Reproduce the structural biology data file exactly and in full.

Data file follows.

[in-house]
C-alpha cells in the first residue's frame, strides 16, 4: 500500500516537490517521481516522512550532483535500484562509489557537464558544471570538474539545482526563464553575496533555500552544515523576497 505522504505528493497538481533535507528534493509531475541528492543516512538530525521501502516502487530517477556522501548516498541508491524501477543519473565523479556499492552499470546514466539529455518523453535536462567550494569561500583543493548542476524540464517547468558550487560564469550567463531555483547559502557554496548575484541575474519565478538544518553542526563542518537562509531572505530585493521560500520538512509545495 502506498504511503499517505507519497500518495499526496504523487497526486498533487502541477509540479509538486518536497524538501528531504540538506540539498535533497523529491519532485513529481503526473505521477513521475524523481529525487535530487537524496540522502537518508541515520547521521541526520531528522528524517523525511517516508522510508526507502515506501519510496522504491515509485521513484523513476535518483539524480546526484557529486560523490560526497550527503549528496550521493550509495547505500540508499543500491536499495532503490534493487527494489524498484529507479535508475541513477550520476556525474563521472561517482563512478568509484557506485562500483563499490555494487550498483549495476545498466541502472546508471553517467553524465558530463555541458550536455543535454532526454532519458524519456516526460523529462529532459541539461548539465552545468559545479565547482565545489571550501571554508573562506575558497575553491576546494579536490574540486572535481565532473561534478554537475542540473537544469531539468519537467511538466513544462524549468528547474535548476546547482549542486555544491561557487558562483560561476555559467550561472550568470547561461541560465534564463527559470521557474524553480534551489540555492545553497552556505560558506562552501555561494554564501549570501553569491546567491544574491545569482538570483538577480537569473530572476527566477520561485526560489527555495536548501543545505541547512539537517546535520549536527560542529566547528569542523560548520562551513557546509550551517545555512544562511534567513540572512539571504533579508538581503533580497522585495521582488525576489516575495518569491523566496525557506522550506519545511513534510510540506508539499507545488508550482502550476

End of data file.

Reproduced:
[in-house]
C-alpha cells in the first residue's frame, strides 16, 4: 500500500516537490517521481516522512550532483535500484562509489557537464558544471570538474539545482526563464553575496533555500552544515523576497 505522504505528493497538481533535507528534493509531475541528492543516512538530525521501502516502487530517477556522501548516498541508491524501477543519473565523479556499492552499470546514466539529455518523453535536462567550494569561500583543493548542476524540464517547468558550487560564469550567463531555483547559502557554496548575484541575474519565478538544518553542526563542518537562509531572505530585493521560500520538512509545495 502506498504511503499517505507519497500518495499526496504523487497526486498533487502541477509540479509538486518536497524538501528531504540538506540539498535533497523529491519532485513529481503526473505521477513521475524523481529525487535530487537524496540522502537518508541515520547521521541526520531528522528524517523525511517516508522510508526507502515506501519510496522504491515509485521513484523513476535518483539524480546526484557529486560523490560526497550527503549528496550521493550509495547505500540508499543500491536499495532503490534493487527494489524498484529507479535508475541513477550520476556525474563521472561517482563512478568509484557506485562500483563499490555494487550498483549495476545498466541502472546508471553517467553524465558530463555541458550536455543535454532526454532519458524519456516526460523529462529532459541539461548539465552545468559545479565547482565545489571550501571554508573562506575558497575553491576546494579536490574540486572535481565532473561534478554537475542540473537544469531539468519537467511538466513544462524549468528547474535548476546547482549542486555544491561557487558562483560561476555559467550561472550568470547561461541560465534564463527559470521557474524553480534551489540555492545553497552556505560558506562552501555561494554564501549570501553569491546567491544574491545569482538570483538577480537569473530572476527566477520561485526560489527555495536548501543545505541547512539537517546535520549536527560542529566547528569542523560548520562551513557546509550551517545555512544562511534567513540572512539571504533579508538581503533580497522585495521582488525576489516575495518569491523566496525557506522550506519545511513534510510540506508539499507545488508550482502550476